Restructuring at Dentsply Sirona leads to net loss
Dentsply Sirona’s US sales increased by nearly 15% in the period; those in European markets increased marginally, and sales outside of these two key markets were flattened by persistent headwinds from China.
Glenn Coleman, chief financial officer at Dentsply Sirona, told analysts that sales in China decreased by 30% during the period. “The good news is we’re seeing a really nice recovery as we exit [the first quarter] and even stronger recovery in the month of April relative to our implants business in China,” Coleman said.
VBP aims to cut the cost of dental implant treatment at public hospitals, and Dentsply Sirona’s Chinese implants business mainly serves private dental settings; Coleman confirmed that unit prices have dropped by up to 40%, nonetheless. “[That] is, in fact, what has happened,” he said.
“I expect China to be flat on a full-year basis despite being down 30% in the first quarter”—Glenn Coleman, chief financial officer, Dentsply Sirona
Dentsply Sirona expects to sell a greater number of dental implants in China this year and that revenues from these sales will remain flat. Coleman explained: “I think once we get to the end of this year, the volume should offset the price reduction. And I previously made a comment [during the] last call that I expect China to be flat on a full-year basis despite being down 30% in the first quarter. I think my view right now is China should be growing this year, given what I am seeing right now in the last couple of months. So, we are more bullish on China, but still cautious.”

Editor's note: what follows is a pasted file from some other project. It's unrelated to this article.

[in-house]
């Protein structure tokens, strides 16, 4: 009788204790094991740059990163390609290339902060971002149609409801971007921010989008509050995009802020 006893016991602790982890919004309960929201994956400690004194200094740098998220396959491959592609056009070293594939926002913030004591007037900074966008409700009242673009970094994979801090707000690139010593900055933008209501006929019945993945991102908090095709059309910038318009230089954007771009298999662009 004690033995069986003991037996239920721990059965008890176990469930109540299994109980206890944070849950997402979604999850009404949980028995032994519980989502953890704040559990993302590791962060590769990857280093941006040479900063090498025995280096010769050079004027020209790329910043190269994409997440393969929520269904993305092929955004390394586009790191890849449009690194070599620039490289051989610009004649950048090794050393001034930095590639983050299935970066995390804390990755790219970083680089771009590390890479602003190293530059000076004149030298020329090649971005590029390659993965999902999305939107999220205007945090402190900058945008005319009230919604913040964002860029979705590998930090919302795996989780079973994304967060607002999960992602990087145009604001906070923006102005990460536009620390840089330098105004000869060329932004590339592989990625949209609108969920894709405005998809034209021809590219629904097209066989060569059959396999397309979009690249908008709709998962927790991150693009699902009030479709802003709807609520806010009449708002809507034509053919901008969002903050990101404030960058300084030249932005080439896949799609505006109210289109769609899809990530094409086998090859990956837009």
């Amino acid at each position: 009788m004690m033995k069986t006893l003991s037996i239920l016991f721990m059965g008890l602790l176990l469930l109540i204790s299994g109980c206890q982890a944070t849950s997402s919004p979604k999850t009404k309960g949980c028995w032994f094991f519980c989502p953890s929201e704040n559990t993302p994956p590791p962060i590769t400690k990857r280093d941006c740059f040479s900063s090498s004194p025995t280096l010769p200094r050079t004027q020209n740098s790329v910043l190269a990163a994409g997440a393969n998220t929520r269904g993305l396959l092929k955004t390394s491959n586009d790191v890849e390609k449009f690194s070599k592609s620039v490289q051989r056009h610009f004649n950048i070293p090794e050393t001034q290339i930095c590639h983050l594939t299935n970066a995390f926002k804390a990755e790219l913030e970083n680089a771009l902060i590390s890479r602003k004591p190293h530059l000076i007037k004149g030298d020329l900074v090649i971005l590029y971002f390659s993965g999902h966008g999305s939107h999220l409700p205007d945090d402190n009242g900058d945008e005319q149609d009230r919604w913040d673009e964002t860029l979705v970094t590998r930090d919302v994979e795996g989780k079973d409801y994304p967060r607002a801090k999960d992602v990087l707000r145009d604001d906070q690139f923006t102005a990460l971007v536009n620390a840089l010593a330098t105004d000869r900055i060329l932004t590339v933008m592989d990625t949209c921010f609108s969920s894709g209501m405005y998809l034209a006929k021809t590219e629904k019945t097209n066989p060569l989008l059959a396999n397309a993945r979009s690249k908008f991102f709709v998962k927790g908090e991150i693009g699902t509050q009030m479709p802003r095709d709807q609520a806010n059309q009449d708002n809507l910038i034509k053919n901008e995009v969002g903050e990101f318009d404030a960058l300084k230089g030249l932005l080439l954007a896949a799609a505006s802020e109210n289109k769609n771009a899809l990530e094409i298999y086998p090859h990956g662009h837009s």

At US$978 million (€900 million), first-quarter net sales at Dentsply Sirona increased by nearly 1.0% and by 5.1% on an organic basis. Sales of dental consumables increased by 6.4% to reach US$430 million, and sales of technologies and equipment dropped by 3.0% to settle at US$548 million. The dental heavyweight incurred restructuring costs of US$71 million and posted a net loss of US$ 19 million for the quarter.
Mixed performance at Envista Holdings
First-quarter sales of US$627 million represented a year-on-year decrease of 0.7% for Envista, and core sales at the company declined by 2.4%—a drop that Envista had anticipated, according to CEO Amir Aghdaei.
Strong growth in specialty products and technologies business during the quarter was offset by challenges that the company faced in the Chinese and Russian markets and by a general weakness in the company’s capital equipment business. According to Aghdaei, high interest rates and lingering economic uncertainties are still having an impact on major dental equipment purchases.